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What we know today, Wednesday November 11


Welcome to your serving of the day’s breaking news from South Australia, the nation and abroad. Follow this post for live updates through the day.

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SA authorities investigating ‘new’ mystery COVID case

SA health authorities are investigating after a returned traveller was diagnosed with COVID-19 – despite having already tested positive to the virus in August.

Close and casual contacts – including a television news crew – are now quarantining after a woman in her 20s who had been working as an aged care nurse in Victoria returned to Adelaide this week, and yielded a positive test yesterday.

Chief public health officer Nicola Spurrier said it was a “slightly difficult situation” as it is unclear whether the result is a sign of the old infection “shedding” or a new infection, but she is adamant there is no concern for broader public health.

“I do need to stress we’re still doing testing [but] at this point in time we’re saying we have a new case,” she said today.

The woman, a former SA resident given an exemption to return, arrived on Jetstar flight JQ776 on Monday and went into hotel quarantine.

However InDaily has confirmed that two Channel Nine staff who were interviewing returned travellers and conducted an interview with the woman on her arrival have been declared casual contacts and are now in home quarantine.

Another two “close contacts” who sat near her on the plane are also isolating.

The Nine network has been told there are no concerns for its broader Adelaide newsroom, given the interviewee wore a mask and the reporter and camera operator practiced appropriate social distancing during the interview.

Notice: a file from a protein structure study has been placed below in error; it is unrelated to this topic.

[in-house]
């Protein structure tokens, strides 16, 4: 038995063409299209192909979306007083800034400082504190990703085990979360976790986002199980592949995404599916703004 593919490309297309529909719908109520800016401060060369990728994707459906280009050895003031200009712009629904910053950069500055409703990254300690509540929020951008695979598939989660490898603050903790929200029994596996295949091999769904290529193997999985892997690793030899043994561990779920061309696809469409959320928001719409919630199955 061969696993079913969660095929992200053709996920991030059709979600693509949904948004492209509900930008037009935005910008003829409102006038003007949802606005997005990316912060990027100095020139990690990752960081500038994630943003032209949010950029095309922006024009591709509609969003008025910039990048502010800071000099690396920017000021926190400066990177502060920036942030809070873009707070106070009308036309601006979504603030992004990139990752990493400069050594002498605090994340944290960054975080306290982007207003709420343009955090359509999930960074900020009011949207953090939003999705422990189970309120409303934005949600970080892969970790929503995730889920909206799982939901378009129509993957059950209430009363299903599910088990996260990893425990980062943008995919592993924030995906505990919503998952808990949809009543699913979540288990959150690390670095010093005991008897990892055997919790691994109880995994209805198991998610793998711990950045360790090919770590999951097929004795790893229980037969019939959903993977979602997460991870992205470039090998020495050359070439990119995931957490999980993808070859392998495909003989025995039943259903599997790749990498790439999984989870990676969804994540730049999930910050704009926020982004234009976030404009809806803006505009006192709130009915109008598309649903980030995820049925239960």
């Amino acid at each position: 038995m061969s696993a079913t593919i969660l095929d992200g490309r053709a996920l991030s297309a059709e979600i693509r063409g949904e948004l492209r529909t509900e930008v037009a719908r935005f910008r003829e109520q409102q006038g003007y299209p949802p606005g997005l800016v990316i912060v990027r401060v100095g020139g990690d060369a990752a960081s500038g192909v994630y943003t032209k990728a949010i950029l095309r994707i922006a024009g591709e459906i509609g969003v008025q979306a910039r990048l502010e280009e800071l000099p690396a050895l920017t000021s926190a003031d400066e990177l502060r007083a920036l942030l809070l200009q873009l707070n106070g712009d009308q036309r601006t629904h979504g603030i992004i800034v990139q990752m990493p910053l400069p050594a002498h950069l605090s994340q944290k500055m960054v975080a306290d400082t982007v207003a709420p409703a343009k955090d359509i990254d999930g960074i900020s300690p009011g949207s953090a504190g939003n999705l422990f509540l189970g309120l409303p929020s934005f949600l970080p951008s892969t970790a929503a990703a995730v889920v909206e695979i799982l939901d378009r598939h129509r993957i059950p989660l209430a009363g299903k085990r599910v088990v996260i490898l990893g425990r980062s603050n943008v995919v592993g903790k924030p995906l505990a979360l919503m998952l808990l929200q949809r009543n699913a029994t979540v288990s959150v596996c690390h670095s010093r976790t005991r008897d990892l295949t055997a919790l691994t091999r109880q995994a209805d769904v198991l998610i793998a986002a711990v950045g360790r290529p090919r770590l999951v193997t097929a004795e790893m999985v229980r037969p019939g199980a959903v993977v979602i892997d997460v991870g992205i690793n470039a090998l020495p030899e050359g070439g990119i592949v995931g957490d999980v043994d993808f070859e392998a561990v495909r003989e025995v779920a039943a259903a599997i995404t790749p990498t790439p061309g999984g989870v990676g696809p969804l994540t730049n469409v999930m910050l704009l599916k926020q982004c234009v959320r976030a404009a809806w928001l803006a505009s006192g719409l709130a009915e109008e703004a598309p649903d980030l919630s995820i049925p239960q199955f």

News director Jeremy Pudney said in a statement: “We have been informed that two members of the Nine News team, a reporter and camera operator, are in quarantine after briefly interviewing, by chance, a person who has since tested positive for COVID-19.”

“At the time, our team members were conducting interviews for a story on travel restrictions, in a public area and at a safe distance.

“We have been assured by SA Health there is no broader risk to other Nine employees and we are supporting our team members until they’re given the all-clear to leave quarantine.”

The nurse, who was not part of SA health recent contingent who travelled to Victoria to assist their authorities and was working in a private institution, is asymptomatic.

“What we’re trying to do is sort out whether this is an old infection or a new infection,” Spurrier said.

“This could represent ‘shedding’ and we’ve seen that in the past [but] we’re calling this an infectious case…

“This person was wearing a mask on an airplane and that’s something I’ve recommended to all South Australians on domestic flights… they came through the airport and come into a hotel setting and it was during that time they had contact with a number of people.”

There are currently 17 active cases in SA, with the state’s Transition Committee to consider relaxing Victorian border restrictions at a meeting on Friday.

Technical glitch cancels statewide Year 12 exam